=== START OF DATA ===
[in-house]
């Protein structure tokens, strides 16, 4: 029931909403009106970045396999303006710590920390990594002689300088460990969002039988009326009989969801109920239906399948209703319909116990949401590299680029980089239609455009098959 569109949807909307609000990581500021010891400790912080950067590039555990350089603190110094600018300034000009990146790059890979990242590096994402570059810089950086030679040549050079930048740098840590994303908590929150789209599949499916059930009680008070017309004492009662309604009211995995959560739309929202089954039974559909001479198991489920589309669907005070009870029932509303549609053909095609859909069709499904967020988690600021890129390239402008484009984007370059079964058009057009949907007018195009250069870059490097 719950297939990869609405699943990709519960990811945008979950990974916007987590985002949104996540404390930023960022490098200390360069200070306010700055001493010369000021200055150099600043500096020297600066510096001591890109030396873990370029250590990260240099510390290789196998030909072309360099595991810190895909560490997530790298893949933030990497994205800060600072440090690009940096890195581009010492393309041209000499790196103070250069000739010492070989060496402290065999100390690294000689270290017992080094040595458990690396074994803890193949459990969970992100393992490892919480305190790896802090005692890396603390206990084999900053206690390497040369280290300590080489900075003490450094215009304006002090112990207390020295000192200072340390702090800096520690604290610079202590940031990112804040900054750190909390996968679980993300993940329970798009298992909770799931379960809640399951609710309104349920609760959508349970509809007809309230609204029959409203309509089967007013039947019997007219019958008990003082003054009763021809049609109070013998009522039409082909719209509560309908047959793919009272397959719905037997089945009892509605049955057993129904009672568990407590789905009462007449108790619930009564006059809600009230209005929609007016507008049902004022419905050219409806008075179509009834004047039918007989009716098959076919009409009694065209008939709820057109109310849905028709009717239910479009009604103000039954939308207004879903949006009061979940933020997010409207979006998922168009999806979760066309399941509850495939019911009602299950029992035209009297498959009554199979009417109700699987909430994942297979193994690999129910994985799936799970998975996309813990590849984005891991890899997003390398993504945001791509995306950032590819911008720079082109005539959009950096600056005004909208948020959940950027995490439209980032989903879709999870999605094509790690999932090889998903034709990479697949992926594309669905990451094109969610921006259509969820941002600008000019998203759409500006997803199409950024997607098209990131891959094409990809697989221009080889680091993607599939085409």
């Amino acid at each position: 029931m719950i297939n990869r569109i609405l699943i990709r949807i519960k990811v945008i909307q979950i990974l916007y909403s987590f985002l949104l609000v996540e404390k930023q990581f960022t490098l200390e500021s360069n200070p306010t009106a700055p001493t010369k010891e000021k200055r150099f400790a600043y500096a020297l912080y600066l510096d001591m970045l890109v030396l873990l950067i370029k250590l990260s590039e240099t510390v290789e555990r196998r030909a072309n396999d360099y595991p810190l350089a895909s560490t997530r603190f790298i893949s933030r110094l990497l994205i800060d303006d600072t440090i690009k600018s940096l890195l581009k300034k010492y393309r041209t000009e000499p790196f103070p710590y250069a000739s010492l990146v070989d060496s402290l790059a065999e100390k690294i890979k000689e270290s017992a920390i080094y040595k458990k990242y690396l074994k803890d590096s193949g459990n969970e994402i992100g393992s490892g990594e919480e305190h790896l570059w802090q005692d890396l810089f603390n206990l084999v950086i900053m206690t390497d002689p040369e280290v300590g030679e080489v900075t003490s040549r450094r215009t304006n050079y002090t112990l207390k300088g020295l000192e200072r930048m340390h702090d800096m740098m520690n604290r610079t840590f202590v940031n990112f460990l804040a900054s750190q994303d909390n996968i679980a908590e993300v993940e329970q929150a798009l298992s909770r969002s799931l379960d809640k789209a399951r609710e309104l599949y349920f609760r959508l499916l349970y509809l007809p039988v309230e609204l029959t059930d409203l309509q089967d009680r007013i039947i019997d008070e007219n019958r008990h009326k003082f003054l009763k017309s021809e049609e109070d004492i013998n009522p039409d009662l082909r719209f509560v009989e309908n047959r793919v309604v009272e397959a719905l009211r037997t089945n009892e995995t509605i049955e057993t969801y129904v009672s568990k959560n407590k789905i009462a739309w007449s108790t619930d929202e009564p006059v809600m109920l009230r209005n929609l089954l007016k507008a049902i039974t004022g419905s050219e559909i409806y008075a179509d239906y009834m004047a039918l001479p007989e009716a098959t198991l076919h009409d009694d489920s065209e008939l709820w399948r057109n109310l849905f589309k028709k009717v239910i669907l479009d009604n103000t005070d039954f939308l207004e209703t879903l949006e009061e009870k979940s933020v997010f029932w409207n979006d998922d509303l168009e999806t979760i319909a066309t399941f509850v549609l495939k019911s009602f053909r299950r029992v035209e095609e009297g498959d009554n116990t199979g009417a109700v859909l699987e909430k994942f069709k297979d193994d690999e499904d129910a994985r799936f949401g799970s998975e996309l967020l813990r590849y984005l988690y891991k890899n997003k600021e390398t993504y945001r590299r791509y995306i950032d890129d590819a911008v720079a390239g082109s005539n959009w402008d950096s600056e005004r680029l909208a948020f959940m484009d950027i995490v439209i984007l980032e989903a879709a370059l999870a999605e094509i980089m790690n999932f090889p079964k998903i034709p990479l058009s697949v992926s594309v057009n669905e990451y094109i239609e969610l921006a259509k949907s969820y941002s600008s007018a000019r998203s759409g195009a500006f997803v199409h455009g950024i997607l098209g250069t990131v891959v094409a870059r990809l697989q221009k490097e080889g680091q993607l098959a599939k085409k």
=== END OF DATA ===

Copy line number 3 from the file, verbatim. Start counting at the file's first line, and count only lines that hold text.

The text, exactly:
């Amino acid at each position: 029931m719950i297939n990869r569109i609405l699943i990709r949807i519960k990811v945008i909307q979950i990974l916007y909403s987590f985002l949104l609000v996540e404390k930023q990581f960022t490098l200390e500021s360069n200070p306010t009106a700055p001493t010369k010891e000021k200055r150099f400790a600043y500096a020297l912080y600066l510096d001591m970045l890109v030396l873990l950067i370029k250590l990260s590039e240099t510390v290789e555990r196998r030909a072309n396999d360099y595991p810190l350089a895909s560490t997530r603190f790298i893949s933030r110094l990497l994205i800060d303006d600072t440090i690009k600018s940096l890195l581009k300034k010492y393309r041209t000009e000499p790196f103070p710590y250069a000739s010492l990146v070989d060496s402290l790059a065999e100390k690294i890979k000689e270290s017992a920390i080094y040595k458990k990242y690396l074994k803890d590096s193949g459990n969970e994402i992100g393992s490892g990594e919480e305190h790896l570059w802090q005692d890396l810089f603390n206990l084999v950086i900053m206690t390497d002689p040369e280290v300590g030679e080489v900075t003490s040549r450094r215009t304006n050079y002090t112990l207390k300088g020295l000192e200072r930048m340390h702090d800096m740098m520690n604290r610079t840590f202590v940031n990112f460990l804040a900054s750190q994303d909390n996968i679980a908590e993300v993940e329970q929150a798009l298992s909770r969002s799931l379960d809640k789209a399951r609710e309104l599949y349920f609760r959508l499916l349970y509809l007809p039988v309230e609204l029959t059930d409203l309509q089967d009680r007013i039947i019997d008070e007219n019958r008990h009326k003082f003054l009763k017309s021809e049609e109070d004492i013998n009522p039409d009662l082909r719209f509560v009989e309908n047959r793919v309604v009272e397959a719905l009211r037997t089945n009892e995995t509605i049955e057993t969801y129904v009672s568990k959560n407590k789905i009462a739309w007449s108790t619930d929202e009564p006059v809600m109920l009230r209005n929609l089954l007016k507008a049902i039974t004022g419905s050219e559909i409806y008075a179509d239906y009834m004047a039918l001479p007989e009716a098959t198991l076919h009409d009694d489920s065209e008939l709820w399948r057109n109310l849905f589309k028709k009717v239910i669907l479009d009604n103000t005070d039954f939308l207004e209703t879903l949006e009061e009870k979940s933020v997010f029932w409207n979006d998922d509303l168009e999806t979760i319909a066309t399941f509850v549609l495939k019911s009602f053909r299950r029992v035209e095609e009297g498959d009554n116990t199979g009417a109700v859909l699987e909430k994942f069709k297979d193994d690999e499904d129910a994985r799936f949401g799970s998975e996309l967020l813990r590849y984005l988690y891991k890899n997003k600021e390398t993504y945001r590299r791509y995306i950032d890129d590819a911008v720079a390239g082109s005539n959009w402008d950096s600056e005004r680029l909208a948020f959940m484009d950027i995490v439209i984007l980032e989903a879709a370059l999870a999605e094509i980089m790690n999932f090889p079964k998903i034709p990479l058009s697949v992926s594309v057009n669905e990451y094109i239609e969610l921006a259509k949907s969820y941002s600008s007018a000019r998203s759409g195009a500006f997803v199409h455009g950024i997607l098209g250069t990131v891959v094409a870059r990809l697989q221009k490097e080889g680091q993607l098959a599939k085409k």